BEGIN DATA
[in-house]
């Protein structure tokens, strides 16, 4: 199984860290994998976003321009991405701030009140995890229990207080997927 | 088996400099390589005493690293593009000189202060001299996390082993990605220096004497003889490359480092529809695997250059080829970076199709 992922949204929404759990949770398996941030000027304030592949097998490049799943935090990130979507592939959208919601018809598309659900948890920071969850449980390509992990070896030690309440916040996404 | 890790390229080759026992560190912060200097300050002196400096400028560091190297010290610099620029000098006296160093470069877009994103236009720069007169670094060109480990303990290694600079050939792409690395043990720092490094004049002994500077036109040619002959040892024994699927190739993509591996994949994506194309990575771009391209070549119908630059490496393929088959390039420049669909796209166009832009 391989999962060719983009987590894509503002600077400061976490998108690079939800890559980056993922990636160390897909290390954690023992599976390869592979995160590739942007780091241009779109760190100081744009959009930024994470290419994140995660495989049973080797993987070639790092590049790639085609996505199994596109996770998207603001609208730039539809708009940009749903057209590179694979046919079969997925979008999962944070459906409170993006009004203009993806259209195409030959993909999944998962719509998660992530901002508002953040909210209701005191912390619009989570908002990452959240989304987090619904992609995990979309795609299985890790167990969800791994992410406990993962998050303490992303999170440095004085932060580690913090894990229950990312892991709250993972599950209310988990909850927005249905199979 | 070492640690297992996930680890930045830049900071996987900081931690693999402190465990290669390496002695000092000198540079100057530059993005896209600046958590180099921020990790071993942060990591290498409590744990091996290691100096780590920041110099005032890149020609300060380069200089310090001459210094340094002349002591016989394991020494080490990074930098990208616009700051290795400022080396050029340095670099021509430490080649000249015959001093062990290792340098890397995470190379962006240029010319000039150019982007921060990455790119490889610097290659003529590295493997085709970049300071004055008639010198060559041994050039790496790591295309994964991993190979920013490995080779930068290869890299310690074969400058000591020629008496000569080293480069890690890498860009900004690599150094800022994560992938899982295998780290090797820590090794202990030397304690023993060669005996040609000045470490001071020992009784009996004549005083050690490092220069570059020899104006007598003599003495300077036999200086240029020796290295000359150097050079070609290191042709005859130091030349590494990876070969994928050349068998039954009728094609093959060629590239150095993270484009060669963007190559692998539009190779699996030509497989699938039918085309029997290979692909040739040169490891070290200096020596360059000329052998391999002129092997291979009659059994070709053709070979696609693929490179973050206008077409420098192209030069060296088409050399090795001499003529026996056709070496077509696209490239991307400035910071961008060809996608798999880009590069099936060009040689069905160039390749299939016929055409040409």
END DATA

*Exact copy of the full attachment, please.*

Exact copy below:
[in-house]
């Protein structure tokens, strides 16, 4: 199984860290994998976003321009991405701030009140995890229990207080997927 | 088996400099390589005493690293593009000189202060001299996390082993990605220096004497003889490359480092529809695997250059080829970076199709 992922949204929404759990949770398996941030000027304030592949097998490049799943935090990130979507592939959208919601018809598309659900948890920071969850449980390509992990070896030690309440916040996404 | 890790390229080759026992560190912060200097300050002196400096400028560091190297010290610099620029000098006296160093470069877009994103236009720069007169670094060109480990303990290694600079050939792409690395043990720092490094004049002994500077036109040619002959040892024994699927190739993509591996994949994506194309990575771009391209070549119908630059490496393929088959390039420049669909796209166009832009 391989999962060719983009987590894509503002600077400061976490998108690079939800890559980056993922990636160390897909290390954690023992599976390869592979995160590739942007780091241009779109760190100081744009959009930024994470290419994140995660495989049973080797993987070639790092590049790639085609996505199994596109996770998207603001609208730039539809708009940009749903057209590179694979046919079969997925979008999962944070459906409170993006009004203009993806259209195409030959993909999944998962719509998660992530901002508002953040909210209701005191912390619009989570908002990452959240989304987090619904992609995990979309795609299985890790167990969800791994992410406990993962998050303490992303999170440095004085932060580690913090894990229950990312892991709250993972599950209310988990909850927005249905199979 | 070492640690297992996930680890930045830049900071996987900081931690693999402190465990290669390496002695000092000198540079100057530059993005896209600046958590180099921020990790071993942060990591290498409590744990091996290691100096780590920041110099005032890149020609300060380069200089310090001459210094340094002349002591016989394991020494080490990074930098990208616009700051290795400022080396050029340095670099021509430490080649000249015959001093062990290792340098890397995470190379962006240029010319000039150019982007921060990455790119490889610097290659003529590295493997085709970049300071004055008639010198060559041994050039790496790591295309994964991993190979920013490995080779930068290869890299310690074969400058000591020629008496000569080293480069890690890498860009900004690599150094800022994560992938899982295998780290090797820590090794202990030397304690023993060669005996040609000045470490001071020992009784009996004549005083050690490092220069570059020899104006007598003599003495300077036999200086240029020796290295000359150097050079070609290191042709005859130091030349590494990876070969994928050349068998039954009728094609093959060629590239150095993270484009060669963007190559692998539009190779699996030509497989699938039918085309029997290979692909040739040169490891070290200096020596360059000329052998391999002129092997291979009659059994070709053709070979696609693929490179973050206008077409420098192209030069060296088409050399090795001499003529026996056709070496077509696209490239991307400035910071961008060809996608798999880009590069099936060009040689069905160039390749299939016929055409040409």